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Most dating and relationships books, columns and shows won’t go near issues of faith. Author, professor and speaker Dr. Christine B. Whelan assumes faith has some role, and tackles even the toughest questions.

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October 1st, 2007

Pure Sex, Pure Love

A Moral Theologian Answers Questions on Sin, Sex and the Sacraments

 
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In the last column, I shared a letter I’d received from Laura, a 20-year-old reader struggling with her decision to have sex before marriage. She raised all sorts of good questions—including: Are all sins created equal? Is sex before marriage as bad as murder? Along with the help of moral theologian Fr. Dick Sparks, I answered her questions.

But as with any good question, there’s never a simple answer, and more questions always follow. Readers wrote in with their questions on sin, sex and the sacraments and Rev. Sparks—a Paulist priest and widely published author who holds a Ph.D. in ethics from Catholic University of America-stepped up to the plate again.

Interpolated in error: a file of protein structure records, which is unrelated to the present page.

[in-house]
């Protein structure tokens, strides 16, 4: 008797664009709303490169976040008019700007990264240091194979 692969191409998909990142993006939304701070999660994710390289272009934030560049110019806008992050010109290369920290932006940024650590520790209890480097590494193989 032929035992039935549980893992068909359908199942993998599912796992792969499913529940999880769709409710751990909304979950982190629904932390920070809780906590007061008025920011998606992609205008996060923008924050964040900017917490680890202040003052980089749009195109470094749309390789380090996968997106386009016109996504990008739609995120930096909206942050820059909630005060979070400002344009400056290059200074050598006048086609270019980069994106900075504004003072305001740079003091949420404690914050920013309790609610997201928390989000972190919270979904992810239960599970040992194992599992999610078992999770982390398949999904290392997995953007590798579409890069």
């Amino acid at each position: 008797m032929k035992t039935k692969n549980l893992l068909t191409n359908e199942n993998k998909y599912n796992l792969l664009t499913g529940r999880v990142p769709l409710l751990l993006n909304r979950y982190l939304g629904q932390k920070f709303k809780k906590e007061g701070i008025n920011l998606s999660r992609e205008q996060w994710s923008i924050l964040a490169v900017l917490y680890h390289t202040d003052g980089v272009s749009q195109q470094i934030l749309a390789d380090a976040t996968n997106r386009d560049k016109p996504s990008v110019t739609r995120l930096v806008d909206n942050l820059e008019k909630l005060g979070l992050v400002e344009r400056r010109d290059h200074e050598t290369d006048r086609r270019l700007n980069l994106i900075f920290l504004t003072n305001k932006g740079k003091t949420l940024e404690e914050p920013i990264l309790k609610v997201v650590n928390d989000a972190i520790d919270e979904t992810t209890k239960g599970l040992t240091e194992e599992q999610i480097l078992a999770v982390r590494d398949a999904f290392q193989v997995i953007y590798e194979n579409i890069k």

Take the Survey!

Long Distance Relationships
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To Answer the Questionnaire, click here

Name
Age
Gender

Have you ever had a long-distance relationship?

In a long-distance relationship, a couple won’t see each other in person as often. They may speak on the phone and email a lot, but with distance separating them, face-to-face time is limited. In your opinion, should a long-distance relationship move more “emotionally slowly”? (YES/NO)

In your opinion, what is the minimum amount of times PER YEAR that a couple should see each other to consider themselves to be in an active relationship?
a) None–seeing each other isn’t as important as other connections.